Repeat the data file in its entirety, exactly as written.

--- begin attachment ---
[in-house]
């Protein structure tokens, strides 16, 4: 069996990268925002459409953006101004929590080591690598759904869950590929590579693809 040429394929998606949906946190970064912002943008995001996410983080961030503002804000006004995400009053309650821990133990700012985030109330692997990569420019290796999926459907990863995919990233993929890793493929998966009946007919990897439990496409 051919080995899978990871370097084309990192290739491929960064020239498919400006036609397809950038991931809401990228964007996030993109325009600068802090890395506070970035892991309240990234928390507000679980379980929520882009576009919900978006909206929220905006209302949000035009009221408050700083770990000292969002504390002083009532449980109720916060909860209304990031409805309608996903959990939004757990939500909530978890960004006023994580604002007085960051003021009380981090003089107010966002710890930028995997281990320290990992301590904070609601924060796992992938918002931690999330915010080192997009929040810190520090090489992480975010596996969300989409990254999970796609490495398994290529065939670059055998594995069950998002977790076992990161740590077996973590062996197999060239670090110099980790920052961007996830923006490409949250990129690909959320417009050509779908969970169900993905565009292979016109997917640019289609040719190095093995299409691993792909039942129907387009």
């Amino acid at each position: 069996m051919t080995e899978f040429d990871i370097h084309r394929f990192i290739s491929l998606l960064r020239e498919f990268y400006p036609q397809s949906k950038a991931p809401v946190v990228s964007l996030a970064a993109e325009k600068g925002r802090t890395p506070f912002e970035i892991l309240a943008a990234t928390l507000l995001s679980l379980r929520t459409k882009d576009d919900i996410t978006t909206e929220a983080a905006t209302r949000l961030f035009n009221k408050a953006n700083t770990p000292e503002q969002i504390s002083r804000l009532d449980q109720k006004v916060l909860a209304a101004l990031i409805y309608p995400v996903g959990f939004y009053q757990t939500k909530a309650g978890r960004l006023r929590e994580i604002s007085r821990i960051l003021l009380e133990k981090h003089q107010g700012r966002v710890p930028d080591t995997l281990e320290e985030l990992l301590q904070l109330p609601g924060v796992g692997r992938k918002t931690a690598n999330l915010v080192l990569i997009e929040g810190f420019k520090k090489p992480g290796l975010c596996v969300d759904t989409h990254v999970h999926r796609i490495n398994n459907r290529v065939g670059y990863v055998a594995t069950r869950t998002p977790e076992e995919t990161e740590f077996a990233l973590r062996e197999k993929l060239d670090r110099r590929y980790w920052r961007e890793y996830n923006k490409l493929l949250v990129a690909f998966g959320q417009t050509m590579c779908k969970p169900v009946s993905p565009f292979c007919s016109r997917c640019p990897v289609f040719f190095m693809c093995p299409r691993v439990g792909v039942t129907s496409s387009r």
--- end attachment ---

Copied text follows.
[in-house]
């Protein structure tokens, strides 16, 4: 069996990268925002459409953006101004929590080591690598759904869950590929590579693809 040429394929998606949906946190970064912002943008995001996410983080961030503002804000006004995400009053309650821990133990700012985030109330692997990569420019290796999926459907990863995919990233993929890793493929998966009946007919990897439990496409 051919080995899978990871370097084309990192290739491929960064020239498919400006036609397809950038991931809401990228964007996030993109325009600068802090890395506070970035892991309240990234928390507000679980379980929520882009576009919900978006909206929220905006209302949000035009009221408050700083770990000292969002504390002083009532449980109720916060909860209304990031409805309608996903959990939004757990939500909530978890960004006023994580604002007085960051003021009380981090003089107010966002710890930028995997281990320290990992301590904070609601924060796992992938918002931690999330915010080192997009929040810190520090090489992480975010596996969300989409990254999970796609490495398994290529065939670059055998594995069950998002977790076992990161740590077996973590062996197999060239670090110099980790920052961007996830923006490409949250990129690909959320417009050509779908969970169900993905565009292979016109997917640019289609040719190095093995299409691993792909039942129907387009």
């Amino acid at each position: 069996m051919t080995e899978f040429d990871i370097h084309r394929f990192i290739s491929l998606l960064r020239e498919f990268y400006p036609q397809s949906k950038a991931p809401v946190v990228s964007l996030a970064a993109e325009k600068g925002r802090t890395p506070f912002e970035i892991l309240a943008a990234t928390l507000l995001s679980l379980r929520t459409k882009d576009d919900i996410t978006t909206e929220a983080a905006t209302r949000l961030f035009n009221k408050a953006n700083t770990p000292e503002q969002i504390s002083r804000l009532d449980q109720k006004v916060l909860a209304a101004l990031i409805y309608p995400v996903g959990f939004y009053q757990t939500k909530a309650g978890r960004l006023r929590e994580i604002s007085r821990i960051l003021l009380e133990k981090h003089q107010g700012r966002v710890p930028d080591t995997l281990e320290e985030l990992l301590q904070l109330p609601g924060v796992g692997r992938k918002t931690a690598n999330l915010v080192l990569i997009e929040g810190f420019k520090k090489p992480g290796l975010c596996v969300d759904t989409h990254v999970h999926r796609i490495n398994n459907r290529v065939g670059y990863v055998a594995t069950r869950t998002p977790e076992e995919t990161e740590f077996a990233l973590r062996e197999k993929l060239d670090r110099r590929y980790w920052r961007e890793y996830n923006k490409l493929l949250v990129a690909f998966g959320q417009t050509m590579c779908k969970p169900v009946s993905p565009f292979c007919s016109r997917c640019p990897v289609f040719f190095m693809c093995p299409r691993v439990g792909v039942t129907s496409s387009r």